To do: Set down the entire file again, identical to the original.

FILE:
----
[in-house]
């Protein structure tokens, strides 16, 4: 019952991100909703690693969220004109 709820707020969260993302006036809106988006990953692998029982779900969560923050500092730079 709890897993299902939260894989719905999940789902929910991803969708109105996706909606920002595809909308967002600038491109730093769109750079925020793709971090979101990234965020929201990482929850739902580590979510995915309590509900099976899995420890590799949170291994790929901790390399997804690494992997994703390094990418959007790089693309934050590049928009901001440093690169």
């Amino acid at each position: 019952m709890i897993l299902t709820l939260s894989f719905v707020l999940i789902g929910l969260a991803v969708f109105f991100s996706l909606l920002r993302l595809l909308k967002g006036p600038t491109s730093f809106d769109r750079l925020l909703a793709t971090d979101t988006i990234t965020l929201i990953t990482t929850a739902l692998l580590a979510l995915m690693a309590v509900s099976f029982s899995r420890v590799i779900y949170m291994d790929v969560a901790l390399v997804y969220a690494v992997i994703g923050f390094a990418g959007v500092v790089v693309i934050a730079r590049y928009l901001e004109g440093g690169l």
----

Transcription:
[in-house]
């Protein structure tokens, strides 16, 4: 019952991100909703690693969220004109 709820707020969260993302006036809106988006990953692998029982779900969560923050500092730079 709890897993299902939260894989719905999940789902929910991803969708109105996706909606920002595809909308967002600038491109730093769109750079925020793709971090979101990234965020929201990482929850739902580590979510995915309590509900099976899995420890590799949170291994790929901790390399997804690494992997994703390094990418959007790089693309934050590049928009901001440093690169």
């Amino acid at each position: 019952m709890i897993l299902t709820l939260s894989f719905v707020l999940i789902g929910l969260a991803v969708f109105f991100s996706l909606l920002r993302l595809l909308k967002g006036p600038t491109s730093f809106d769109r750079l925020l909703a793709t971090d979101t988006i990234t965020l929201i990953t990482t929850a739902l692998l580590a979510l995915m690693a309590v509900s099976f029982s899995r420890v590799i779900y949170m291994d790929v969560a901790l390399v997804y969220a690494v992997i994703g923050f390094a990418g959007v500092v790089v693309i934050a730079r590049y928009l901001e004109g440093g690169l």